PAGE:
The grasshopper's aunt
I don't take kindly to people who try to speak with a foreign accent. They do so probably to prove that they have been to foreign shores and wish to impress.
Now when you hear people from different parts of India speak in English with that special regional tinge, it is music to the ears. But when you hear our own indigenous countryman trying to speak like an American, well even the listener feels embarrassed and wishes to remove himself far away from the speaker.
I never ever attempt to speak with an accent. Never (at least, not knowingly).
People have, therefore, never laughed at my face on account of my accent (they may have laughed behind my back often). Actually, people had laughed at my face once. But that was the only occasion (that is the truth).
Let me begin at the beginning. This had happened with me not in college but while I was in school.
It was a peculiar method of teaching that our English teacher practised. He would come to the class, ask the students to open their books at a new chapter, and then he would pick up a student at random to read from the book.
On that particular day we were reading "The Ant and the Grasshopper" - not the Aesop one but the one by W Somerset Maugham. Remember that story about Tom and George Ramsay? It is a really funny story and can make even the most stern person smile.
The teacher pointed at me and told me to start reading. I was bursting with self-importance at being chosen to read. I rather prided myself on my reading skills.
I started reading. Someone laughed (Didn't I tell you the story was funny!). But, of course it was very premature to laugh at that stage because I had just begun and the real story was yet to unfold. The teacher smiled. Someone else laughed, and then the whole class roared.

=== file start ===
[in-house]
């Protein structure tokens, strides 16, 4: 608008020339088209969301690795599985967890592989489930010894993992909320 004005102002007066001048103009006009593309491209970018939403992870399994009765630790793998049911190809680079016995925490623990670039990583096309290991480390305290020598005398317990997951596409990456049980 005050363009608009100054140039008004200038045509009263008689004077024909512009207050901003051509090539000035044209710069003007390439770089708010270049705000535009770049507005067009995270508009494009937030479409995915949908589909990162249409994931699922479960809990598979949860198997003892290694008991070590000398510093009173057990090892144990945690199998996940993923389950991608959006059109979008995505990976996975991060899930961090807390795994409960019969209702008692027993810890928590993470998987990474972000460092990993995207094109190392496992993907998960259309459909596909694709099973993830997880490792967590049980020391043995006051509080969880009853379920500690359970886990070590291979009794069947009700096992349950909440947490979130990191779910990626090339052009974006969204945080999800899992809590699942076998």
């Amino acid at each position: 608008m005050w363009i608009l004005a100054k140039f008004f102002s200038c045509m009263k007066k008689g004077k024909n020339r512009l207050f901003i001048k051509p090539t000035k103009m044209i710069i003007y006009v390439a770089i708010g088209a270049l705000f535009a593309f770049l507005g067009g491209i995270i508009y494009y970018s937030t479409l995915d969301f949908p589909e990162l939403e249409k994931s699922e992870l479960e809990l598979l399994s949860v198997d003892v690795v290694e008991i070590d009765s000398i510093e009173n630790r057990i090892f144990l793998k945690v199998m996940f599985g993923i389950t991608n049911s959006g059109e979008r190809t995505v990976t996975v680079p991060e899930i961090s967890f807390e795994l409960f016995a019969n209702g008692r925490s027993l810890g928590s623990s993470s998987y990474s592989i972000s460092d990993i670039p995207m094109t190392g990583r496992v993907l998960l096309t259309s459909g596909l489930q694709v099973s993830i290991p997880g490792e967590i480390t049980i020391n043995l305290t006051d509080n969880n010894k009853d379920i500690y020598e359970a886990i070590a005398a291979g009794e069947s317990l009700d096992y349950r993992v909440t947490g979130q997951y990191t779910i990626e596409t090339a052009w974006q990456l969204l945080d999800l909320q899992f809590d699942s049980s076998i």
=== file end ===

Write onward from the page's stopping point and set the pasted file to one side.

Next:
I was surprised. But, then, I supposed that the whole class had read the story and, so, knew what was coming. It happens often - you start telling a joke, and those who have already heard it start laughing. I was pleased that I had effectively drawn the essence of the story through my reading skills.
I continued, and the class laughed harder. The teacher too had joined in the general mirth. It then dawned upon me that the class was laughing at me, and not at Tom's exploits (I had not even reached the paragraph where Tom enters the scene).
My self-importance was squashed in a moment and, now, I felt at sea. I didn't know why the class was laughing. I picked up enough courage to ask the teacher as to what was wrong. "It is not aunt. It is ant," he said almost choking with laughter.
I had all along been pronouncing "ant" as "aunt", and that is what had made the class laugh. I tell you it was a genuine mistake; I had not been putting on an accent.
That was the biggest scare that I received during my college days, and I am glad it happened with me because it taught me a valuable lesson - never be careless.
Well, it happened this way. I was in the XII standard then. The year was coming to a close. The practice in college in those days was to hold preliminary examinations before the final exams so as to prepare the students.
The preliminary examinations were to be held after a month and the time-table had been put on the notice board.
I jotted down the time-table and was so confident that I had written it down correctly that I did not feel the need to check the notice board again.
The days flew by and before we knew, the exams were on us. I had prepared well for the first paper and it was smooth going. The second paper too went quite well.